Cyclic GMP-AMP synthase (cGAS)-STING is an intracellular sensor pathway in innate immune cells that detects cytosolic double stranded DNA fragments [140]. Similar to TLR activation, stimulation of the cGAS-STING pathway results in the production of type 1 IFN and other pro-inflammatory cytokines, instigating activation of effector T cells and NK cells, and maturation of DCs (Figure 3). In pre-clinical PDAC mouse models, STING agonists have demonstrated potent anti-tumor efficacy by increasing cytotoxic T cell activity and decreasing Treg levels [141]. Moreover, STING activation augmented co-stimulatory receptor expression on DCs and converted immune-suppressive macrophages into immune-activating subtypes. Combined with other immunotherapies [138,142,143], or radiotherapy [144], STING agonists in PDAC murine models have demonstrated the ability to induce durable tumor regression and to improve survival. Nonetheless, two initial clinical trials (ClinicalTrials.gov Identifier: NCT03010176; NCT03172936) that employed respectively intratumoral and intravenous STING agonists in patients with solid cancers and lymphomas failed to demonstrate favorable results in terms of tumor regression [145]. The ongoing clinical trial ClinicalTrials.gov Identifier: NCT04144140 is administering intratumoral STING agonists in various tumor types.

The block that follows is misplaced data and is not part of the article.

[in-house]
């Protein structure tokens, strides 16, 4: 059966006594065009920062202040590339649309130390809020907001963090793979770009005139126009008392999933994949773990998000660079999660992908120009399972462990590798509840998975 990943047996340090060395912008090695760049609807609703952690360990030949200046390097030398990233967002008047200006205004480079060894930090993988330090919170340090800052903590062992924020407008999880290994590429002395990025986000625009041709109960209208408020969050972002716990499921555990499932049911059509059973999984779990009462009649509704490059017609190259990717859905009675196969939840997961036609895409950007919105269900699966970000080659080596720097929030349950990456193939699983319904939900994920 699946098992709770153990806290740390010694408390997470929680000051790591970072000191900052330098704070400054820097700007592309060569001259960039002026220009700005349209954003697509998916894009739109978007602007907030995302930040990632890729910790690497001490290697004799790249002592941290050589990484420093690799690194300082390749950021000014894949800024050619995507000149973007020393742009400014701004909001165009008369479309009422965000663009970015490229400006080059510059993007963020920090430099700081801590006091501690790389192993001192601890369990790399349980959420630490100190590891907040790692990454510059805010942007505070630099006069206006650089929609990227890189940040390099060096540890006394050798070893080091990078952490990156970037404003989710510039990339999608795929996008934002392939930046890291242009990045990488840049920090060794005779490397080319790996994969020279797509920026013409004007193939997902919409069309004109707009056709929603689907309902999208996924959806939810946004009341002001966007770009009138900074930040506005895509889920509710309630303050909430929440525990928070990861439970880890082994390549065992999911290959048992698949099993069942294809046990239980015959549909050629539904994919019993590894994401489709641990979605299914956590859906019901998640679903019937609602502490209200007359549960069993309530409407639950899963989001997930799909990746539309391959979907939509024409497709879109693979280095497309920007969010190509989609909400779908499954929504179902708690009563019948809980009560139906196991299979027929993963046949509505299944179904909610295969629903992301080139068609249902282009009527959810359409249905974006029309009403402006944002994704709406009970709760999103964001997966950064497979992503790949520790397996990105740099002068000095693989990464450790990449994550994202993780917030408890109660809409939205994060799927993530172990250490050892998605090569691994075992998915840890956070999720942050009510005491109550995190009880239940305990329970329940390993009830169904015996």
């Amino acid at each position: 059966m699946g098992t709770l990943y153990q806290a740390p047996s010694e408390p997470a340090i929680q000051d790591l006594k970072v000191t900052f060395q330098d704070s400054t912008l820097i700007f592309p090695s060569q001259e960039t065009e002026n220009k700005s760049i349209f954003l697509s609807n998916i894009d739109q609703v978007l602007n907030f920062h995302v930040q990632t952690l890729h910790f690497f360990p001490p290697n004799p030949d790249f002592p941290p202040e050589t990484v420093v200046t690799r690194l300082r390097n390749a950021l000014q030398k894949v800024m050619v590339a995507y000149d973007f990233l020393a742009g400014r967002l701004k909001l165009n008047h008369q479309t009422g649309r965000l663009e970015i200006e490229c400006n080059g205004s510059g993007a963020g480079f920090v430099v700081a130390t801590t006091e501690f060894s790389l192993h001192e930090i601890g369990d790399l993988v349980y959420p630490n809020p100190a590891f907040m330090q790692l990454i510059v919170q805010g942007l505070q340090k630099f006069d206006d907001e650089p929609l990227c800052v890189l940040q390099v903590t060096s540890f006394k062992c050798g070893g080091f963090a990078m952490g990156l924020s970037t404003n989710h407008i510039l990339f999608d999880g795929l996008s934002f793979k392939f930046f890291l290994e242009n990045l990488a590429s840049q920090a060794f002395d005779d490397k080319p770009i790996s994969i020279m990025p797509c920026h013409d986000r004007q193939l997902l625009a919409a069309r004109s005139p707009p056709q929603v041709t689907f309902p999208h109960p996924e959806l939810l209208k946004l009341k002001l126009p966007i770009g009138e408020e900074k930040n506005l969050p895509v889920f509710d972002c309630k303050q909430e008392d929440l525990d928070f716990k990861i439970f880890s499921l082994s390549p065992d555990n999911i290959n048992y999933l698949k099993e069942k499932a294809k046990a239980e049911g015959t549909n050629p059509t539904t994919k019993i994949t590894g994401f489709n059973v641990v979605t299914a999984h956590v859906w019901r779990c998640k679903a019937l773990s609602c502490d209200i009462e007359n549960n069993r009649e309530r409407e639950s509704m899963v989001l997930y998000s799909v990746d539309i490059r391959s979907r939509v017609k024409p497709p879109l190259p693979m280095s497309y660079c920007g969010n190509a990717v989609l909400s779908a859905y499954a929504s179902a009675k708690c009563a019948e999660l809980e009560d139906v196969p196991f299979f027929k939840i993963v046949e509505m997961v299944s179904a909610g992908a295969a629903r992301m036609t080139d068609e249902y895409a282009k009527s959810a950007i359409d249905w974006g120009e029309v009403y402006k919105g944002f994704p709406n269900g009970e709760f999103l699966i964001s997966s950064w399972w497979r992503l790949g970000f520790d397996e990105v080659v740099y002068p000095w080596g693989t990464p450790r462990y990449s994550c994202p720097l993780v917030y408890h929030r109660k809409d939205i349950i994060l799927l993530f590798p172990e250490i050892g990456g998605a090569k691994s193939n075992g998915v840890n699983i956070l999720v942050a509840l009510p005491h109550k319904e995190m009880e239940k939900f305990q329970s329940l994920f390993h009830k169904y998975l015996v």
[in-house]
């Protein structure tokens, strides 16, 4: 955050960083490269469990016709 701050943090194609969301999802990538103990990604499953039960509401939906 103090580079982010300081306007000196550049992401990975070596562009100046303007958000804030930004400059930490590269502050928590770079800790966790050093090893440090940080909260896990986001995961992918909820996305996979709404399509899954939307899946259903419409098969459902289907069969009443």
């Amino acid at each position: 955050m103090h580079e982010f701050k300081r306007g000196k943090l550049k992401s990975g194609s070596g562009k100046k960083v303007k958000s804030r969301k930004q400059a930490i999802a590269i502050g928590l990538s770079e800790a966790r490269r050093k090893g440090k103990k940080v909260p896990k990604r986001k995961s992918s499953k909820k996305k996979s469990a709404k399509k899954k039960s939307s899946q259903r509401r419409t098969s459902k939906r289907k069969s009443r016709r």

4.4.3. NOD-Like Receptor (NLR) Agonists

NLRs can cooperate with TLRs and are able to detect pathogen-associated molecular patterns (PAMPs) and danger or stress signals, thereby regulating inflammatory and apoptotic responses [146]. However, the therapeutic potential of targeting these pathways in PDAC has not yet been explored.

4.5. Oncolytic Viruses